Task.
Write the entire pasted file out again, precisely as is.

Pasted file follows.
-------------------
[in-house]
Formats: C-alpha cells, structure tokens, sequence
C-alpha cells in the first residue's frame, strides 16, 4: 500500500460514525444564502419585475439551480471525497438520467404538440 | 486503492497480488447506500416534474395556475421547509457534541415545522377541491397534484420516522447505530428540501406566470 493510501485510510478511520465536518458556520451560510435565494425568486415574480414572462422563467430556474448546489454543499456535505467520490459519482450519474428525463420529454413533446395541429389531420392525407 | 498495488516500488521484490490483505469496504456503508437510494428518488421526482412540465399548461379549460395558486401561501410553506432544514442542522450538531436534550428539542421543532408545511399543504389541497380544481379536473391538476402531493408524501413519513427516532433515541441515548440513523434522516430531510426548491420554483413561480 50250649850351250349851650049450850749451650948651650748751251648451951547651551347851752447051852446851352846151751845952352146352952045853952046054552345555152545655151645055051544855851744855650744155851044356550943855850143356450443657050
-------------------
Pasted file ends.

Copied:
[in-house]
Formats: C-alpha cells, structure tokens, sequence
C-alpha cells in the first residue's frame, strides 16, 4: 500500500460514525444564502419585475439551480471525497438520467404538440 | 486503492497480488447506500416534474395556475421547509457534541415545522377541491397534484420516522447505530428540501406566470 493510501485510510478511520465536518458556520451560510435565494425568486415574480414572462422563467430556474448546489454543499456535505467520490459519482450519474428525463420529454413533446395541429389531420392525407 | 498495488516500488521484490490483505469496504456503508437510494428518488421526482412540465399548461379549460395558486401561501410553506432544514442542522450538531436534550428539542421543532408545511399543504389541497380544481379536473391538476402531493408524501413519513427516532433515541441515548440513523434522516430531510426548491420554483413561480 50250649850351250349851650049450850749451650948651650748751251648451951547651551347851752447051852446851352846151751845952352146352952045853952046054552345555152545655151645055051544855851744855650744155851044356550943855850143356450443657050